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Hierarchy

system of elements that are subordinated to each other

Hierarchy is an arrangement in which some objects are represented as being above or below others.

QuotesEdit

  • As is well known, the five kingdoms of nature on the evolutionary arc might be defined as follows: the mineral kingdom, the vegetable kingdom, the animal kingdom, the human kingdom, and the spiritual kingdom. All these kingdoms embody some type of consciousness, and it is the work of the Hierarchy to develop these types to perfection through the adjustment of Karma, through the agency of force, and through the providing of right conditions.
    • Alice Bailey in Initiation, Human,and Solar, Lucis Trust, 1922, p. 20
  • This Hierarchy is composed of Those Who have triumphed over matter, and Who have achieved the goal by the very self-same steps that individuals tread today. These... have wrestled and fought for victory and mastery upon the physical plane, and struggled with the miasmas, the fogs, the dangers, the troubles, the sorrows and pains of everyday living. They have trodden every step of the path of suffering, have undergone every experience, have surmounted every difficulty, and have won out... Their apprehension of the freedom that comes through... the purificatory fires, suffices to give Them a firm hand, an ability to persist even when the form may seem to have undergone a sufficiency of suffering, and a love that triumphs over all setbacks, for it is founded on patience and experience. These Elder Brothers of humanity are characterised by a love which endures, and which acts ever for the good of the group; by a knowledge which has been gained through a millennia of lives, in which They have worked Their way from the bottom of life and of evolution well nigh to the top; by an experience which is based on time itself and a multiplicity of personality reactions and interactions; by a courage which is a result of that experience, and which, having itself been produced by ages of endeavour, failure, and renewed endeavour, and having in the long run led to triumph, can now be placed at the service of the race-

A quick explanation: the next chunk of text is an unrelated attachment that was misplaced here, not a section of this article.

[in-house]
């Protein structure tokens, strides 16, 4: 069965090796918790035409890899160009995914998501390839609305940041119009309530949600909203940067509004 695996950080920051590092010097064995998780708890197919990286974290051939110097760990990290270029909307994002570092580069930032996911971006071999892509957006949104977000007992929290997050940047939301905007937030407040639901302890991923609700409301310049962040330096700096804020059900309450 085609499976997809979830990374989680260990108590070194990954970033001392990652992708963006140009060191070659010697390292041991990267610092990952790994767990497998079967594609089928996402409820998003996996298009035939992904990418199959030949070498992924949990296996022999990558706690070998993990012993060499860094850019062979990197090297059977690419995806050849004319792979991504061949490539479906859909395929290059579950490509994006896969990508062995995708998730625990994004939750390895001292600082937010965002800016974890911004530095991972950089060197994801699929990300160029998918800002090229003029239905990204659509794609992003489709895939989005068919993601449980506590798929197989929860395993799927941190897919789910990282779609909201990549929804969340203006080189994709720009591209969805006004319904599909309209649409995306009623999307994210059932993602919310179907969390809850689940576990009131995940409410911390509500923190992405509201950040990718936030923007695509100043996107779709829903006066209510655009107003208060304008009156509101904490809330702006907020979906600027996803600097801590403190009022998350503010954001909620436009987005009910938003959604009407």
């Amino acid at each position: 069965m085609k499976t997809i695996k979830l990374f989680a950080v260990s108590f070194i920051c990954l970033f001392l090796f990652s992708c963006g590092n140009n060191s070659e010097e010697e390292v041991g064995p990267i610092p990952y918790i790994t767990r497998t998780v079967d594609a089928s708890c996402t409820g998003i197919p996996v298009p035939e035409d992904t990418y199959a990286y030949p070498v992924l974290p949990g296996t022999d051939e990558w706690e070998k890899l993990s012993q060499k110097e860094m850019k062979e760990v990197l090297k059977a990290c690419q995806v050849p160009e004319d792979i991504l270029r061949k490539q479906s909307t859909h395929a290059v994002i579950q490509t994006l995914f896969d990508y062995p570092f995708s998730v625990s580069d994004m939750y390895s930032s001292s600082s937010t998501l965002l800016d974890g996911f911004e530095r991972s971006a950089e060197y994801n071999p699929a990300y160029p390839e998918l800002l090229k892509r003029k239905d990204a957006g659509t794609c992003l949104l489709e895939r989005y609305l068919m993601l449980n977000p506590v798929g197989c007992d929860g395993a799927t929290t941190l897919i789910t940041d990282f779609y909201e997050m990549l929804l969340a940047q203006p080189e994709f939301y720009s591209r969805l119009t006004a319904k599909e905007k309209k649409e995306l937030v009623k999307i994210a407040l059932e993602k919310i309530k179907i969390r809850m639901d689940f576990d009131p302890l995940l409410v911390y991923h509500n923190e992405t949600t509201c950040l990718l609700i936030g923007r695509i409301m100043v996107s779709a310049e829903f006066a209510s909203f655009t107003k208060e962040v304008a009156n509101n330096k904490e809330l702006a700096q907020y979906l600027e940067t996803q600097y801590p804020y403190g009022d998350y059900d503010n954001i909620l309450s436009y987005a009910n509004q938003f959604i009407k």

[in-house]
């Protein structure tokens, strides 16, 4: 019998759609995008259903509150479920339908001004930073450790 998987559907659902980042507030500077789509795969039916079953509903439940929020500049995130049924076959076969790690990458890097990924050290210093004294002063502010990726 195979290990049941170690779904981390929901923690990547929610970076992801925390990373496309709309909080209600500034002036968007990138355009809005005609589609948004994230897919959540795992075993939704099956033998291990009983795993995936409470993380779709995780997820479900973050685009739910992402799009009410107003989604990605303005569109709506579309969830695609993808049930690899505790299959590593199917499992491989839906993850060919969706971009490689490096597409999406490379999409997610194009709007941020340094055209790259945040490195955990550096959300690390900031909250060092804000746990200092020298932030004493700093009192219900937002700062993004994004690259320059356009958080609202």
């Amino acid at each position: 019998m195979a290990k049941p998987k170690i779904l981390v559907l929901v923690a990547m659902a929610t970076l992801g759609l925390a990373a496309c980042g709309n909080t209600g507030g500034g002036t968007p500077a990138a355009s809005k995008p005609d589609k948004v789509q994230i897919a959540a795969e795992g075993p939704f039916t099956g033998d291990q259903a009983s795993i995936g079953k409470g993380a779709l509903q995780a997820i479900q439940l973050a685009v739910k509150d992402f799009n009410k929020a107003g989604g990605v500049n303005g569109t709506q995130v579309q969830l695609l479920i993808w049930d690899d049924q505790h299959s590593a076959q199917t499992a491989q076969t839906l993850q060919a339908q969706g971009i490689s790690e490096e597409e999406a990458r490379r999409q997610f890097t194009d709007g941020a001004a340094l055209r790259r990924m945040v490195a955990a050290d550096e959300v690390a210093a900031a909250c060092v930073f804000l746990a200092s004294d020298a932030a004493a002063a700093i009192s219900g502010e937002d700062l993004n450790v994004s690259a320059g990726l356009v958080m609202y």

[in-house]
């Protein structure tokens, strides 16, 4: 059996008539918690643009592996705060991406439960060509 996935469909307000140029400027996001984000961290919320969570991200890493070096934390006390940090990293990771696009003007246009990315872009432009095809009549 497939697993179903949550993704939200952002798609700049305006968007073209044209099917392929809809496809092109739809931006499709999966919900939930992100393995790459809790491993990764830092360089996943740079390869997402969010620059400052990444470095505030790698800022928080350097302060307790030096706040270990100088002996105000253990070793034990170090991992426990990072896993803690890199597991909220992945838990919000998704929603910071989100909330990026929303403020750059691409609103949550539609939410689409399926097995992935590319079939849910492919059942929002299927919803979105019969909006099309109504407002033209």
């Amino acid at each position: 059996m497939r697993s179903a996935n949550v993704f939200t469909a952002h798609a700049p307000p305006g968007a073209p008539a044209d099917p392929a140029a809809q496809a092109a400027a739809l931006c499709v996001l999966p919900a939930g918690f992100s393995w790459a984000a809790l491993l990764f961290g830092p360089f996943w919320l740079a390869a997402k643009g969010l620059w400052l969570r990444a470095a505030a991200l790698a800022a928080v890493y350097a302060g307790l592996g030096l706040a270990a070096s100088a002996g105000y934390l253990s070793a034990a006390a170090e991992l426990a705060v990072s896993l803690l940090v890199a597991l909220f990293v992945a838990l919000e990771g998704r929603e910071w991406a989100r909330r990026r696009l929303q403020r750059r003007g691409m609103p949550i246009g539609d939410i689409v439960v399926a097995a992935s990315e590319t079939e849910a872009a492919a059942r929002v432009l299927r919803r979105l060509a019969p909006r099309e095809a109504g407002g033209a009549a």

• Alice Bailey in Initiation, Human,and Solar, Lucis Trust, 1922, p. 21/5
  • You moralistic dog—admitting a hierarchy in which you are subordinate, purely that you may have subordinates; licking the boots of a superior, that you may have yours in turn licked by an underling.
  • I think it only makes sense to seek out and identify structures of authority, hierarchy, and domination in every aspect of life, and to challenge them; unless a justification for them can be given, they are illegitimate, and should be dismantled, to increase the scope of human freedom.
  • Since equality is in fact impossible, and since, despite all attempts at reducing everything to one level, the differences between one man and another cannot in practice be entirely suppressed, men have been brought, illogically enough, to invent false hierarchies, whose higher ranks claim to take the place of the only true elect; and these false hierarchies are built up exclusively on the basis of relative and contingent considerations, always of a purely material order. This is very obvious from the fact that the kind of social distinction which counts the most in the present state of things is that based on wealth, that is to say on a merely external superiority of an exclusively quantitative order, the only superiority, as a matter of fact, that is consistent with democracy, based as it is on the same point of view.
  • Can humans exist without some people ruling and others being ruled? The founders of political science did not think so. "I put for a general inclination of mankind, a perpetual and restless desire for power after power, that ceaseth only in death," declared Thomas Hobbes. Because of this innate lust for power, Hobbes thought that life before (or after) the state was a "war of every man against every man"—"solitary, poor, nasty, brutish and short." Was Hobbes right? Do humans have an unquenchable desire for power that, in the absence of a strong ruler, inevitably leads to a war of all against all? To judge from surviving examples of bands and villages, for the greater part of prehistory our kind got along quite well without so much as a paramount chief, let alone the all-powerful English leviathan King and Mortal God, whom Hobbes believed was needed for maintaining law and order among his fractious countrymen.
    • Anthropologist Marvin Harris, Our Kind: Who We Are, Where We Came From, Where We Are Going (1989)
  • Hierarchy has had six thousand years of trial. It will never succeed for long in any form.

See alsoEdit

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